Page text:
Scout24 operates several platforms for digital classified advertising of cars and property in Germany and across the rest of Europe. It’s more or less a European version of Rightmove and Autotrader combined, though European markets in this area are less mature than in the UK.
- Business economics: online platforms can be extremely profitable. Rightmove and Autotrader are two of the most profitable businesses in the UK. Scout24 has impressive operating margins of almost 40%. Its returns on capital are less impressive (currently at 8%). I think this is likely due to the number of strategic acquisitions it has made over the last few years. I expect its profitability to continue to increase over time.
- Track record: Scout24’s track record of growth is fairly short but what track record there is seems fairly promising. It has been operating since the early 2000s but only listed as a public company fairly recently in 2015. It has grown revenues consistently and rapidly both before and since it listed (but this is muddied by a number of acquisitions).
- Competitive advantage: Scout24 operates two-sided platforms with buyers and sellers. These sort of markets are characterised by network effects, where sellers care a lot about the range of buyers there are on the platform and vice versa. This means scale is a huge competitive advantage and frequently the largest platform can end up dominating the market (like Rightmove or Autotrader). The flip side of this is that if there are multiple players vying to become the dominant platform, competition to achieve a scale advantage can be very fierce. Scout24 is well positioned strategically as it benefits from a leading market position in pretty much all of its markets. Its strategy is to add value added services to the platform (such as car valuation tools, a finance platform and document management functionality) to maintain this position.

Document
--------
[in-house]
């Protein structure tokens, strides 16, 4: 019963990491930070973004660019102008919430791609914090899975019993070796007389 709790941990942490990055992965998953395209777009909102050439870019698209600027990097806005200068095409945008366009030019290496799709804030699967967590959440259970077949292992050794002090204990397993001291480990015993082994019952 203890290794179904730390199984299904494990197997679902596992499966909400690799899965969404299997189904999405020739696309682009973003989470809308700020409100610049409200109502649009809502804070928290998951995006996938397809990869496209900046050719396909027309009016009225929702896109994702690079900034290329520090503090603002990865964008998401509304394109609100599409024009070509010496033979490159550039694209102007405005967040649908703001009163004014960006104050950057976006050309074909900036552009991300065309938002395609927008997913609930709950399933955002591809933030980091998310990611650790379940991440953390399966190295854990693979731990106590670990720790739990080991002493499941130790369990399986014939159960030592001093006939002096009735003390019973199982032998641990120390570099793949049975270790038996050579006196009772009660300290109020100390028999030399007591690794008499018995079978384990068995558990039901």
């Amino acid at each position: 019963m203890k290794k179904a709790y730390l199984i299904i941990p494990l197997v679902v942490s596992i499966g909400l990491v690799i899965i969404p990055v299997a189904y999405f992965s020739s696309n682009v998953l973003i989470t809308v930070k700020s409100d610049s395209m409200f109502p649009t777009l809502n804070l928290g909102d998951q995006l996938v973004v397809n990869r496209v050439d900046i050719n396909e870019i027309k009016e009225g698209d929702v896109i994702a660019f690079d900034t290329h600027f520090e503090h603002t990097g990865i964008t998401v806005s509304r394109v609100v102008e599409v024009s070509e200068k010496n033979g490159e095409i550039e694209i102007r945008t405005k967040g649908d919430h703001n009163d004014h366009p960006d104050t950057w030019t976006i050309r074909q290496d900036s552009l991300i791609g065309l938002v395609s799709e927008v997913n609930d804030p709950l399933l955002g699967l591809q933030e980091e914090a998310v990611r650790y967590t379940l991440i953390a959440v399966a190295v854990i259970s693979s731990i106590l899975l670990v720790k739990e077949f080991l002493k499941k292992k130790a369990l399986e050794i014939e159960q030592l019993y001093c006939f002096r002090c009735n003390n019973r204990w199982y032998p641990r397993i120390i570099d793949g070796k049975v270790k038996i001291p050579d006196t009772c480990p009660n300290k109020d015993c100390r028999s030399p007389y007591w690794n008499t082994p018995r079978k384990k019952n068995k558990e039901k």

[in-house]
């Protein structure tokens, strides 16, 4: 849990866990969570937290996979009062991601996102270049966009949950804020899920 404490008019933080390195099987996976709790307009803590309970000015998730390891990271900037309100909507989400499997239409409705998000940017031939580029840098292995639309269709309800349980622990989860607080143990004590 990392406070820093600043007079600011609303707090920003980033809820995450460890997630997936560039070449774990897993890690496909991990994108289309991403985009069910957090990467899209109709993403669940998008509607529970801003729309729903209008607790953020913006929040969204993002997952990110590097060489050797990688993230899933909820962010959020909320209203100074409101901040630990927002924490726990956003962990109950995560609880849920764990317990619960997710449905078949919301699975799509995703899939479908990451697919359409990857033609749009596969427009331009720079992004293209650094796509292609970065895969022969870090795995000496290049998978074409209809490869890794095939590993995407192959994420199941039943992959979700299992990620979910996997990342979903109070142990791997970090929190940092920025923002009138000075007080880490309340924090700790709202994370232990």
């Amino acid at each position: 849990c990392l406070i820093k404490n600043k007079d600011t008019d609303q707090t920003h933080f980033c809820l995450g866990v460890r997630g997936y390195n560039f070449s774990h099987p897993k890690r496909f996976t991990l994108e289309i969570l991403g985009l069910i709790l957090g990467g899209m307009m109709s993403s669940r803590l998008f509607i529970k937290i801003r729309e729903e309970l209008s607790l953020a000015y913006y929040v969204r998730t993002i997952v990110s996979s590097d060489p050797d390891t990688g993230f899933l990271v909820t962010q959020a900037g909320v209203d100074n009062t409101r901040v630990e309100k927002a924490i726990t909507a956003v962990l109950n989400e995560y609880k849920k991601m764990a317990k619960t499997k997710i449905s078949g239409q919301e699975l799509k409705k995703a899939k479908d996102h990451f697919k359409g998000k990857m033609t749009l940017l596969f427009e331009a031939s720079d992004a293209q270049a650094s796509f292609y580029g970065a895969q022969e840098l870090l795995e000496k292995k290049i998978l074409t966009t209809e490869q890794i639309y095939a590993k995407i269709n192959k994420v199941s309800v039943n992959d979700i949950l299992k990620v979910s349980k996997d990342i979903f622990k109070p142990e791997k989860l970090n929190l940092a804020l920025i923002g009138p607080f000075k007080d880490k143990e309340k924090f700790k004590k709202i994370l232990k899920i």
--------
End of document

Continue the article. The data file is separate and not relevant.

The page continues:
- Growth prospects: these look excellent. The use of online marketplaces for these sorts of transactions is growing strongly. Scout24 also benefits from a buoyant German property market which looks set for continued growth for some time to come. One drawback is that there is some cyclicality in the underlying car and property markets.
Momentum is strong – the most recent trading update was ahead of expectations and the share price has held up relatively well during the volatility of the past few months. Part of this is due to reports that Scout24 may be putting itself up for sale to a private buyer. There seems to be a lot of M&A going on in this sector at the moment. Even if no bid goes ahead the valuation seems very reasonable given the prospects for continued growth.